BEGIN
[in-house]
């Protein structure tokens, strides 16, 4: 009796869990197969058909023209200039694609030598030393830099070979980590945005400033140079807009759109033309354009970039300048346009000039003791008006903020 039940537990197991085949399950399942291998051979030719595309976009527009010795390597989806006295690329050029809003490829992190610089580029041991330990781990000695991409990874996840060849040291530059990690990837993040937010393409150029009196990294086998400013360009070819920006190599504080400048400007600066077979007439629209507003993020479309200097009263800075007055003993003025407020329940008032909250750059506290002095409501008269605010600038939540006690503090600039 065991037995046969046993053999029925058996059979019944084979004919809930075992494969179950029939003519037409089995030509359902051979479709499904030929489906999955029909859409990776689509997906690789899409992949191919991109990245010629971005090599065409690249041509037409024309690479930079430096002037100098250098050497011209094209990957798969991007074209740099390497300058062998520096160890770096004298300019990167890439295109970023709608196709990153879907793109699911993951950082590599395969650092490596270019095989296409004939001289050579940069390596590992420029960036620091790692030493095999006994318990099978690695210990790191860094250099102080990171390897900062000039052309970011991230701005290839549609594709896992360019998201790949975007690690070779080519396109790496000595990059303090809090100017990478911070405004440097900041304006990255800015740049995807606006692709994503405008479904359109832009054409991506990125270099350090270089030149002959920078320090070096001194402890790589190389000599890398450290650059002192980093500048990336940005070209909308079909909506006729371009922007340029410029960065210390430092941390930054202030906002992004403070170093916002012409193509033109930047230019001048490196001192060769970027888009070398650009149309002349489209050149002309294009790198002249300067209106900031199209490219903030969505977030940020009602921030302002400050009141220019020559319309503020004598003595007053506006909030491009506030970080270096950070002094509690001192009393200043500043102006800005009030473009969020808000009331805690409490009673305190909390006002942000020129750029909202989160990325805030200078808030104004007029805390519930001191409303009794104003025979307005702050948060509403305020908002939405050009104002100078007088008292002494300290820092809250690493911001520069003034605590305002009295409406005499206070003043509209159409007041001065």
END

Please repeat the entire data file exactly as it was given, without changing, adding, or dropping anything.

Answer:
[in-house]
């Protein structure tokens, strides 16, 4: 009796869990197969058909023209200039694609030598030393830099070979980590945005400033140079807009759109033309354009970039300048346009000039003791008006903020 039940537990197991085949399950399942291998051979030719595309976009527009010795390597989806006295690329050029809003490829992190610089580029041991330990781990000695991409990874996840060849040291530059990690990837993040937010393409150029009196990294086998400013360009070819920006190599504080400048400007600066077979007439629209507003993020479309200097009263800075007055003993003025407020329940008032909250750059506290002095409501008269605010600038939540006690503090600039 065991037995046969046993053999029925058996059979019944084979004919809930075992494969179950029939003519037409089995030509359902051979479709499904030929489906999955029909859409990776689509997906690789899409992949191919991109990245010629971005090599065409690249041509037409024309690479930079430096002037100098250098050497011209094209990957798969991007074209740099390497300058062998520096160890770096004298300019990167890439295109970023709608196709990153879907793109699911993951950082590599395969650092490596270019095989296409004939001289050579940069390596590992420029960036620091790692030493095999006994318990099978690695210990790191860094250099102080990171390897900062000039052309970011991230701005290839549609594709896992360019998201790949975007690690070779080519396109790496000595990059303090809090100017990478911070405004440097900041304006990255800015740049995807606006692709994503405008479904359109832009054409991506990125270099350090270089030149002959920078320090070096001194402890790589190389000599890398450290650059002192980093500048990336940005070209909308079909909506006729371009922007340029410029960065210390430092941390930054202030906002992004403070170093916002012409193509033109930047230019001048490196001192060769970027888009070398650009149309002349489209050149002309294009790198002249300067209106900031199209490219903030969505977030940020009602921030302002400050009141220019020559319309503020004598003595007053506006909030491009506030970080270096950070002094509690001192009393200043500043102006800005009030473009969020808000009331805690409490009673305190909390006002942000020129750029909202989160990325805030200078808030104004007029805390519930001191409303009794104003025979307005702050948060509403305020908002939405050009104002100078007088008292002494300290820092809250690493911001520069003034605590305002009295409406005499206070003043509209159409007041001065």